Following the decision by the Ninth Circuit Court of Appeals to uphold the injunction against Napster on February 12th, Metallica, the file-sharing company’s most vocal opponents, expressed their approval of the court’s decision. “We are delighted that the Court has upheld the rights of all artists to protect and control their creative efforts,” the statement said, echoing the sentiments of the Recording Industry Association of America’s CEO Hilary Rosen. “The Ninth Circuit Court has confirmed that musicians, songwriters, filmmakers, authors, visual artists and other members of the creative community are entitled to the same copyright protections online that they traditionally have been afforded offline.”
From the time Metallica first filed their own suit against Napster last April, the group, and most specifically drummer Lars Ulrich, argued that artists’ should have a choice as to whether they are featured on Napster. Their statement reiterated that point: “We have never objected to the technology, the Internet or the digital distribution of music. All we have ever asked is that artists be able to control how, when and in what form their creativity is distributed through these channels. This is something that Napster has continually refused to do. Now the court has made that decision for them.”
Not so, according to Napster CEO Hank Barry. According to his statement on Napster.com — which is still up and running until the lower court judge who initially ordered the injunction last July revises that court order — the company plans to take the case to the appellate courts. “While we respect the Court’s decision, we believe, contrary to the Court’s ruling today, that Napster users are not copyright infringers and we will pursue every legal avenue to keep Napster operating,” Barry said.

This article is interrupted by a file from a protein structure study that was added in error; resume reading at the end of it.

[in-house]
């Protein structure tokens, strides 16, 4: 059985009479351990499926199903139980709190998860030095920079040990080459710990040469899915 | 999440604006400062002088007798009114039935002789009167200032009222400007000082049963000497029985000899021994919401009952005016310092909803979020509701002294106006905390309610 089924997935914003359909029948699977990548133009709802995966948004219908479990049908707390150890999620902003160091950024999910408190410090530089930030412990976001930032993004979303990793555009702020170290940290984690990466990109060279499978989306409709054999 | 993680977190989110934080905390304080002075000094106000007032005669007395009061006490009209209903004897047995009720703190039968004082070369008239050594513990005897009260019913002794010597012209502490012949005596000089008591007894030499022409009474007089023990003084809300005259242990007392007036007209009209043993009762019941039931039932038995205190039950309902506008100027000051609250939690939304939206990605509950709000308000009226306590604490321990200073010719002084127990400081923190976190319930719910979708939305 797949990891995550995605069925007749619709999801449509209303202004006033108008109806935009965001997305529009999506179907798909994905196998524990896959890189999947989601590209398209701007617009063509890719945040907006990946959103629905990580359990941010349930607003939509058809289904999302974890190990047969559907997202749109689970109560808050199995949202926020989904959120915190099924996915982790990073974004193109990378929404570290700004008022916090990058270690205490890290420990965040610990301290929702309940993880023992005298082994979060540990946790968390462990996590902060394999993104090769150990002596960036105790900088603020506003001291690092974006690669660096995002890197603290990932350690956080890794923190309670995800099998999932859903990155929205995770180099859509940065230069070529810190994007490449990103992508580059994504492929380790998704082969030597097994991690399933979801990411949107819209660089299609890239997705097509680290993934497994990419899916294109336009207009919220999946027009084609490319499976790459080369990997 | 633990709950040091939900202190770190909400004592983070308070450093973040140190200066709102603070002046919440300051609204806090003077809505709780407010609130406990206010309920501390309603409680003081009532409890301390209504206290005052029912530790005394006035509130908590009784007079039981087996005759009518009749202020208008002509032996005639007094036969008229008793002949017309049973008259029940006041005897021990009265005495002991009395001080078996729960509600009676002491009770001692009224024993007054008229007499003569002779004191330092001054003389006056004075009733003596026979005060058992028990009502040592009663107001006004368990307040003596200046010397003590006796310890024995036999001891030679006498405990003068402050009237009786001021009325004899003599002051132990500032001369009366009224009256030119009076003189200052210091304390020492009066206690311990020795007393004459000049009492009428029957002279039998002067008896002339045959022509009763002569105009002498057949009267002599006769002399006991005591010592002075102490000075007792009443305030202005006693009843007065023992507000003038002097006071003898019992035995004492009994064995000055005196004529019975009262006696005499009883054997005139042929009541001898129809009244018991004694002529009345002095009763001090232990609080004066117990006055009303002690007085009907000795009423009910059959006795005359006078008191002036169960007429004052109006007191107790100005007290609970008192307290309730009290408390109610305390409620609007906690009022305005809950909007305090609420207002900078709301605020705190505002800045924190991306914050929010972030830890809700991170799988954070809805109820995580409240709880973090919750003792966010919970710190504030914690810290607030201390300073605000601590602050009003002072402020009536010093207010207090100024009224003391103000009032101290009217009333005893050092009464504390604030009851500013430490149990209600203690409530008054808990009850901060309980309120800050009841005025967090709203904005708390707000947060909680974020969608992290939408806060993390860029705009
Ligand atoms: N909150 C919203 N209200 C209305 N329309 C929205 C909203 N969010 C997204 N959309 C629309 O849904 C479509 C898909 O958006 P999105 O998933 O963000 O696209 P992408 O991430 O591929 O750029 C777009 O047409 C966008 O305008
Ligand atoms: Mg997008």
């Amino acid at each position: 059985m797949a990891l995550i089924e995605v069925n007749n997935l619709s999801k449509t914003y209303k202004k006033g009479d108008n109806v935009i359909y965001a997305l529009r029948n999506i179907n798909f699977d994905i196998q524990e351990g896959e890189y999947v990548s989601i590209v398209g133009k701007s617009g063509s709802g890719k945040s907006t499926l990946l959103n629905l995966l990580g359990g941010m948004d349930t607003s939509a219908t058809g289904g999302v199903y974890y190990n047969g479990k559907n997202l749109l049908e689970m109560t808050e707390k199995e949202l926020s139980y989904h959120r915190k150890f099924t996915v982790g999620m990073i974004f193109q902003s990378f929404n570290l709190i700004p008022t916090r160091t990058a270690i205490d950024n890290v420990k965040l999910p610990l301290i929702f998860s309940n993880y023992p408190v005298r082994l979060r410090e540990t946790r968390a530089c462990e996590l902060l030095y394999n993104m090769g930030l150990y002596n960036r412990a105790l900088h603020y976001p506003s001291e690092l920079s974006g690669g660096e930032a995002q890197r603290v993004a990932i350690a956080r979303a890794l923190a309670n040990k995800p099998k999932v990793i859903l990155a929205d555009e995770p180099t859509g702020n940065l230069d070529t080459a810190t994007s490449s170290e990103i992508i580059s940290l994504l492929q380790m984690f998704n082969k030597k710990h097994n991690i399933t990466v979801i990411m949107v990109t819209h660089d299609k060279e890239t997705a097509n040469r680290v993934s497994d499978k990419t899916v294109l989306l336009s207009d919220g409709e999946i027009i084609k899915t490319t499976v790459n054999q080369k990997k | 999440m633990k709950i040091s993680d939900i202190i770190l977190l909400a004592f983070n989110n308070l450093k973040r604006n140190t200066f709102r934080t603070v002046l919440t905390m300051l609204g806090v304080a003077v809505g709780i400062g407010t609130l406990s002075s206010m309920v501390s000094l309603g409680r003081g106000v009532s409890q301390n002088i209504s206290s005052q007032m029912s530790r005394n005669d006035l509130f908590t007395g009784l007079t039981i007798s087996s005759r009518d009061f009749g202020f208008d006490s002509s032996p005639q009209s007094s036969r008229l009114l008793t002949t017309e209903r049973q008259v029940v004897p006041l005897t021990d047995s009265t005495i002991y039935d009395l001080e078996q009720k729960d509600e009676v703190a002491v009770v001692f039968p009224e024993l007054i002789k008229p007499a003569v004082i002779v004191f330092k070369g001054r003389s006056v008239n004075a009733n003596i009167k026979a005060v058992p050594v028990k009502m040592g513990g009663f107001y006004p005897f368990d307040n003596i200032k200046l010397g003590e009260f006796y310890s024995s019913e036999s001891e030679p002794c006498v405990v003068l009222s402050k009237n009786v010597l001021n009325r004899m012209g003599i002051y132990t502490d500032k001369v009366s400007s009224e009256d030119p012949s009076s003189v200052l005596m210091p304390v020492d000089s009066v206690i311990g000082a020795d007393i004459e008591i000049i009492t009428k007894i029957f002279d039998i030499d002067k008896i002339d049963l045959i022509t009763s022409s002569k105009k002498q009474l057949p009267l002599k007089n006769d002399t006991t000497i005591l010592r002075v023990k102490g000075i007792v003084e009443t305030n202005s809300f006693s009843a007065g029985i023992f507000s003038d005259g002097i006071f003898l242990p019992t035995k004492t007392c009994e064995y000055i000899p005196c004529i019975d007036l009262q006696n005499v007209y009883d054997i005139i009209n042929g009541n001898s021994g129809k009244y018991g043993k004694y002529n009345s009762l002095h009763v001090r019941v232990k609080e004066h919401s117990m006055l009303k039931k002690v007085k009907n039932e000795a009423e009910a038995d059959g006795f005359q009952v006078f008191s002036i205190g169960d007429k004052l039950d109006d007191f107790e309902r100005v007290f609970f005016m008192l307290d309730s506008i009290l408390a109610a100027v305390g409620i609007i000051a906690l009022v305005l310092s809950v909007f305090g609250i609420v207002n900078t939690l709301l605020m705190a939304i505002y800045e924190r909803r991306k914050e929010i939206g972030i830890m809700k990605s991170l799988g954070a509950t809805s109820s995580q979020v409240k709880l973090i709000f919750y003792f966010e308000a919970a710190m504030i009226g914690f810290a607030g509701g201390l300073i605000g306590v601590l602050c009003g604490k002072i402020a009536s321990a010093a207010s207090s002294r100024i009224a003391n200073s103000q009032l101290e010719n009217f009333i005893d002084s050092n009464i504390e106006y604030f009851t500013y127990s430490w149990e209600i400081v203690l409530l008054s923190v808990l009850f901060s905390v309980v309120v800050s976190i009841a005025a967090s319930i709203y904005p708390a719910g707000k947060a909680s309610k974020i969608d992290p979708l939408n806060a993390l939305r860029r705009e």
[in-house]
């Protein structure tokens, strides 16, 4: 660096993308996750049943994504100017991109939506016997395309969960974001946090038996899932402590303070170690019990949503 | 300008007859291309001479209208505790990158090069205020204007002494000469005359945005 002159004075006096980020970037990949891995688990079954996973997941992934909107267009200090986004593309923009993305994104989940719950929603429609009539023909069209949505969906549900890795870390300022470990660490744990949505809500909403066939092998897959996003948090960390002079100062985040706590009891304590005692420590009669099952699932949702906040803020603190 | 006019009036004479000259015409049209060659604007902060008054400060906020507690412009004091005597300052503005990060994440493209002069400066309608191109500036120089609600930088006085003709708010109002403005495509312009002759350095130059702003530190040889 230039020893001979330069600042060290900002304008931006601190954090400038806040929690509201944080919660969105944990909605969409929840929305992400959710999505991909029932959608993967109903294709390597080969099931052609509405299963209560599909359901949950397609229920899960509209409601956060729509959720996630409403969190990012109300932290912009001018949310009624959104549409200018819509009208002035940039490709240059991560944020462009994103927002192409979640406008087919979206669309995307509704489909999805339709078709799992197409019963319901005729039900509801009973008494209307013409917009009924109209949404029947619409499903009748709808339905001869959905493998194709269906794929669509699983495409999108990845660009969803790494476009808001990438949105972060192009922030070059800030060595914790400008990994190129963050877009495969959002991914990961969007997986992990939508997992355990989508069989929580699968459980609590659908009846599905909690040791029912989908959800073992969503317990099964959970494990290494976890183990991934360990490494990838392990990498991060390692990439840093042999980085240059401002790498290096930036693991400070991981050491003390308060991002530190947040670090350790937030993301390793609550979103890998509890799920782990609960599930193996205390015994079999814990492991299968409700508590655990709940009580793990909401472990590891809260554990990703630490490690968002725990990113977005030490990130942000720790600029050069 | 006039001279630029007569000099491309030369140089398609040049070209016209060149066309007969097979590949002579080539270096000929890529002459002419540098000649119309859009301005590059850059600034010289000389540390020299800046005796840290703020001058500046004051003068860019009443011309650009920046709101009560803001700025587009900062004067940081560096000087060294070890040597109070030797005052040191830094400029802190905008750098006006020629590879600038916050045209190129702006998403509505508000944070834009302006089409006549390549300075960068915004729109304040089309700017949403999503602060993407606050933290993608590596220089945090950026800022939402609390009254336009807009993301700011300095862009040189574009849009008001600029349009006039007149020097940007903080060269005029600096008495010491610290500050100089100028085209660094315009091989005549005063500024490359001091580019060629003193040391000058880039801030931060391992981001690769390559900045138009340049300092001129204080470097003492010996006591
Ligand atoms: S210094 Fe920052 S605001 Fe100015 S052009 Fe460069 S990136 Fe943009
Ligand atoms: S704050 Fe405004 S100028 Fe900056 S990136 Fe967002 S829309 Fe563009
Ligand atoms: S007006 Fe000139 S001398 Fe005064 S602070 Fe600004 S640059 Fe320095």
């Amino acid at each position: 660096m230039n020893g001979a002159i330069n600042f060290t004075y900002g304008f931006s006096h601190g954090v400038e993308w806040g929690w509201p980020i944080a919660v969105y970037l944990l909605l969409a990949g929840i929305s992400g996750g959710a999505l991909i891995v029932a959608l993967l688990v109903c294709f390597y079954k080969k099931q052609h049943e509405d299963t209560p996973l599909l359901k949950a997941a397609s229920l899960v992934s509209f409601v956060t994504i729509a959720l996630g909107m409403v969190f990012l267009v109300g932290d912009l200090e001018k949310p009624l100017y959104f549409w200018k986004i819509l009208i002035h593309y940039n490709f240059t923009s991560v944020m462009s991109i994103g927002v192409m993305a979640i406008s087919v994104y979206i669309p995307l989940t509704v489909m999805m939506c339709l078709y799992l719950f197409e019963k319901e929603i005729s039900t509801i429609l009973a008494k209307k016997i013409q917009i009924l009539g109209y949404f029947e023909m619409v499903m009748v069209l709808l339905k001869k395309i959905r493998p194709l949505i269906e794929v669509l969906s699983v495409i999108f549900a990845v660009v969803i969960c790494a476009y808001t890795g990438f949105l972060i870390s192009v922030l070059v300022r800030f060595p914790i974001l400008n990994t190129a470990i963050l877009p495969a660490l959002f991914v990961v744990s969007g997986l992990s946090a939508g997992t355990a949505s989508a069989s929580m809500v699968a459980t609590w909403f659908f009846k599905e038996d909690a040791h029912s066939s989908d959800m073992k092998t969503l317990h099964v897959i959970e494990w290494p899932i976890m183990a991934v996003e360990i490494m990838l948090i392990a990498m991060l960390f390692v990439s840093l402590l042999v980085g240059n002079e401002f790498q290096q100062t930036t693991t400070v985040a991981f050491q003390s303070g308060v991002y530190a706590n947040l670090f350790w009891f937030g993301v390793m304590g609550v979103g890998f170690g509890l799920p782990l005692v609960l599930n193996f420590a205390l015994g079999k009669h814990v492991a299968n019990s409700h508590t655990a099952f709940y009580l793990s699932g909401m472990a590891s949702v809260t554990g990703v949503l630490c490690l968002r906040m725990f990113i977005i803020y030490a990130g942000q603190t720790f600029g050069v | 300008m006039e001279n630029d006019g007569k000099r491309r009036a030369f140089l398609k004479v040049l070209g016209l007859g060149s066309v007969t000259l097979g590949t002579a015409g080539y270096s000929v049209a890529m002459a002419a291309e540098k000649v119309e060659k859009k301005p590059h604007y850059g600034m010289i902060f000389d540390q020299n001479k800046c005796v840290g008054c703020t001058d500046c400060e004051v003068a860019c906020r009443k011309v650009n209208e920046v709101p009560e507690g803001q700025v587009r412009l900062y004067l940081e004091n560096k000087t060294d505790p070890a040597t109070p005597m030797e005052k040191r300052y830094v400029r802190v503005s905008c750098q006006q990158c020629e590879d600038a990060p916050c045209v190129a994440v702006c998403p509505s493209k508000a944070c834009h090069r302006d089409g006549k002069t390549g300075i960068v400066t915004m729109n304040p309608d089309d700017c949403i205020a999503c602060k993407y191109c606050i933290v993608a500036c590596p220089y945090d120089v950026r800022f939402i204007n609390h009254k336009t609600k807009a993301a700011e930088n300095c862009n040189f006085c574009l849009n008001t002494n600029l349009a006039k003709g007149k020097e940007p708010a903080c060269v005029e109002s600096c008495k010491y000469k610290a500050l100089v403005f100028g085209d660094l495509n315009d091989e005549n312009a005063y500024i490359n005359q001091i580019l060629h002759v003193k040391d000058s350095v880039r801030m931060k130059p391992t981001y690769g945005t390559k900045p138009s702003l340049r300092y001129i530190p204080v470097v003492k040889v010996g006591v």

Barry went on to say that Napster would keep up its negotiation efforts with record labels to come to an “industry supported solution.” Those efforts resulted in three major settlements for Napster with Bertelesmann Music Group, and distributors, Edel in Germany and TVT in the U.S. “Finally,” Barry added, “even if Napster file-sharing is shut down while our trial is pending, we will do whatever we can to work within the limits of the injunction to continue to provide more than fifty million Napster community members access to music.”
Metallica fan and Napster founder Shawn Fanning echoed Barry’s intention of negotiating with the major labels. “The new technologies we are developing are amazing,” he said. “I hope that, by further court review or by agreement with the record companies, we can find a way to share them with the community.” Fanning went on to thank the “Napster community” and urged users to appeal to Congress to keep the site going.